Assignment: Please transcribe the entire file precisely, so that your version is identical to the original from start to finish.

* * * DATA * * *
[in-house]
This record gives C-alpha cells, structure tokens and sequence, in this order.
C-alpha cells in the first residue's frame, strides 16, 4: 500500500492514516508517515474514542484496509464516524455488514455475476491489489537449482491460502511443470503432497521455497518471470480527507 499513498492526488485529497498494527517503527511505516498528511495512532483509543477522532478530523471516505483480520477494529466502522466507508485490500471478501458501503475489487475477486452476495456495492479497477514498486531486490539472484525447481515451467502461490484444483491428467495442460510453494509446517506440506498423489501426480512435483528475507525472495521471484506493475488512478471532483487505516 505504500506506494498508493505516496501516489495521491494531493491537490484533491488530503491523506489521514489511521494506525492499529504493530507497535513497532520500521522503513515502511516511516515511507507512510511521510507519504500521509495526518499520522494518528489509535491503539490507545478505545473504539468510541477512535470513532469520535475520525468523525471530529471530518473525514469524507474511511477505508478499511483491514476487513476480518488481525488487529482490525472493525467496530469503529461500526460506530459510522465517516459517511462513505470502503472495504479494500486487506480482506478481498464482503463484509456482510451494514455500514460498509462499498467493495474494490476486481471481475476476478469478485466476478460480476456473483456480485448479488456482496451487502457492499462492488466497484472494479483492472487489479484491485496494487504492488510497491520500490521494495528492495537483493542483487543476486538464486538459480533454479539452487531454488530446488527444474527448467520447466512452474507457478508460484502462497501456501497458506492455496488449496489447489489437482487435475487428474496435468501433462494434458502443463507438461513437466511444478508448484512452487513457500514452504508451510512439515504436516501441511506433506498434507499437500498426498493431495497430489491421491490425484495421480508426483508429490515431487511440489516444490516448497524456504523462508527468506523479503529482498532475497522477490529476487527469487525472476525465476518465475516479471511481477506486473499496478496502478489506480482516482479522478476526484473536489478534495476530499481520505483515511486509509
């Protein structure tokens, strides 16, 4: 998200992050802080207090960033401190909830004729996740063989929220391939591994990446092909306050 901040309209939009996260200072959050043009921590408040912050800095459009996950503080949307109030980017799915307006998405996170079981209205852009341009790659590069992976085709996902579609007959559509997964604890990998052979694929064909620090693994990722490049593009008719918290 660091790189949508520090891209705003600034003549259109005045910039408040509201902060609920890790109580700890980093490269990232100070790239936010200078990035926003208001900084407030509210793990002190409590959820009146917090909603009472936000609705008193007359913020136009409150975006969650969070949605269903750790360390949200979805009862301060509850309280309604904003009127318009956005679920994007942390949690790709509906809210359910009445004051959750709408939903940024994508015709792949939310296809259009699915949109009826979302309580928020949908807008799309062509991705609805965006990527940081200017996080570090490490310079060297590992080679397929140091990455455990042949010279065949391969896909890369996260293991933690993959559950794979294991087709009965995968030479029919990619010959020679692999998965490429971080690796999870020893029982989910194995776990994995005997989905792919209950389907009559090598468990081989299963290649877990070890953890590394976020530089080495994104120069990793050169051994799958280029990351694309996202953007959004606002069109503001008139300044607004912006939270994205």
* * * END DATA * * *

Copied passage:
[in-house]
This record gives C-alpha cells, structure tokens and sequence, in this order.
C-alpha cells in the first residue's frame, strides 16, 4: 500500500492514516508517515474514542484496509464516524455488514455475476491489489537449482491460502511443470503432497521455497518471470480527507 499513498492526488485529497498494527517503527511505516498528511495512532483509543477522532478530523471516505483480520477494529466502522466507508485490500471478501458501503475489487475477486452476495456495492479497477514498486531486490539472484525447481515451467502461490484444483491428467495442460510453494509446517506440506498423489501426480512435483528475507525472495521471484506493475488512478471532483487505516 505504500506506494498508493505516496501516489495521491494531493491537490484533491488530503491523506489521514489511521494506525492499529504493530507497535513497532520500521522503513515502511516511516515511507507512510511521510507519504500521509495526518499520522494518528489509535491503539490507545478505545473504539468510541477512535470513532469520535475520525468523525471530529471530518473525514469524507474511511477505508478499511483491514476487513476480518488481525488487529482490525472493525467496530469503529461500526460506530459510522465517516459517511462513505470502503472495504479494500486487506480482506478481498464482503463484509456482510451494514455500514460498509462499498467493495474494490476486481471481475476476478469478485466476478460480476456473483456480485448479488456482496451487502457492499462492488466497484472494479483492472487489479484491485496494487504492488510497491520500490521494495528492495537483493542483487543476486538464486538459480533454479539452487531454488530446488527444474527448467520447466512452474507457478508460484502462497501456501497458506492455496488449496489447489489437482487435475487428474496435468501433462494434458502443463507438461513437466511444478508448484512452487513457500514452504508451510512439515504436516501441511506433506498434507499437500498426498493431495497430489491421491490425484495421480508426483508429490515431487511440489516444490516448497524456504523462508527468506523479503529482498532475497522477490529476487527469487525472476525465476518465475516479471511481477506486473499496478496502478489506480482516482479522478476526484473536489478534495476530499481520505483515511486509509
């Protein structure tokens, strides 16, 4: 998200992050802080207090960033401190909830004729996740063989929220391939591994990446092909306050 901040309209939009996260200072959050043009921590408040912050800095459009996950503080949307109030980017799915307006998405996170079981209205852009341009790659590069992976085709996902579609007959559509997964604890990998052979694929064909620090693994990722490049593009008719918290 660091790189949508520090891209705003600034003549259109005045910039408040509201902060609920890790109580700890980093490269990232100070790239936010200078990035926003208001900084407030509210793990002190409590959820009146917090909603009472936000609705008193007359913020136009409150975006969650969070949605269903750790360390949200979805009862301060509850309280309604904003009127318009956005679920994007942390949690790709509906809210359910009445004051959750709408939903940024994508015709792949939310296809259009699915949109009826979302309580928020949908807008799309062509991705609805965006990527940081200017996080570090490490310079060297590992080679397929140091990455455990042949010279065949391969896909890369996260293991933690993959559950794979294991087709009965995968030479029919990619010959020679692999998965490429971080690796999870020893029982989910194995776990994995005997989905792919209950389907009559090598468990081989299963290649877990070890953890590394976020530089080495994104120069990793050169051994799958280029990351694309996202953007959004606002069109503001008139300044607004912006939270994205």